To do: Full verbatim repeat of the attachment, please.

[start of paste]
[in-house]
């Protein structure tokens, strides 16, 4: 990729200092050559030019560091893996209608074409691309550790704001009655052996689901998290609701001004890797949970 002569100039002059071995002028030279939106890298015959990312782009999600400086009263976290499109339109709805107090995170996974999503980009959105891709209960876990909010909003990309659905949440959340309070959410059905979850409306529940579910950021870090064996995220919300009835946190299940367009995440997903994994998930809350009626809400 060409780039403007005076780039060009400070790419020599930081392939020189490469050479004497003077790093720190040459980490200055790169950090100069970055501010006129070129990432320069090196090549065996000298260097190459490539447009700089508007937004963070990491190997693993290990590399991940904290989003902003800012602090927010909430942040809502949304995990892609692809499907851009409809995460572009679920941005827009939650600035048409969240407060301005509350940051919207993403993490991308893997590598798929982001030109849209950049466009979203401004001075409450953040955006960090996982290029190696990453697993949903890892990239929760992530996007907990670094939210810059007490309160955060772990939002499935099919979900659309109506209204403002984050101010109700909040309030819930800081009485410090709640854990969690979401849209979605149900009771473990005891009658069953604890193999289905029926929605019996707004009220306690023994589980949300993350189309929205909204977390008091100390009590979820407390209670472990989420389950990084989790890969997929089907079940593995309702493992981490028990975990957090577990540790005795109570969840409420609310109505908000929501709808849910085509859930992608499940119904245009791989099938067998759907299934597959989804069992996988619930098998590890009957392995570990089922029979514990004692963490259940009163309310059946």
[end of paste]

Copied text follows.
[in-house]
């Protein structure tokens, strides 16, 4: 990729200092050559030019560091893996209608074409691309550790704001009655052996689901998290609701001004890797949970 002569100039002059071995002028030279939106890298015959990312782009999600400086009263976290499109339109709805107090995170996974999503980009959105891709209960876990909010909003990309659905949440959340309070959410059905979850409306529940579910950021870090064996995220919300009835946190299940367009995440997903994994998930809350009626809400 060409780039403007005076780039060009400070790419020599930081392939020189490469050479004497003077790093720190040459980490200055790169950090100069970055501010006129070129990432320069090196090549065996000298260097190459490539447009700089508007937004963070990491190997693993290990590399991940904290989003902003800012602090927010909430942040809502949304995990892609692809499907851009409809995460572009679920941005827009939650600035048409969240407060301005509350940051919207993403993490991308893997590598798929982001030109849209950049466009979203401004001075409450953040955006960090996982290029190696990453697993949903890892990239929760992530996007907990670094939210810059007490309160955060772990939002499935099919979900659309109506209204403002984050101010109700909040309030819930800081009485410090709640854990969690979401849209979605149900009771473990005891009658069953604890193999289905029926929605019996707004009220306690023994589980949300993350189309929205909204977390008091100390009590979820407390209670472990989420389950990084989790890969997929089907079940593995309702493992981490028990975990957090577990540790005795109570969840409420609310109505908000929501709808849910085509859930992608499940119904245009791989099938067998759907299934597959989804069992996988619930098998590890009957392995570990089922029979514990004692963490259940009163309310059946």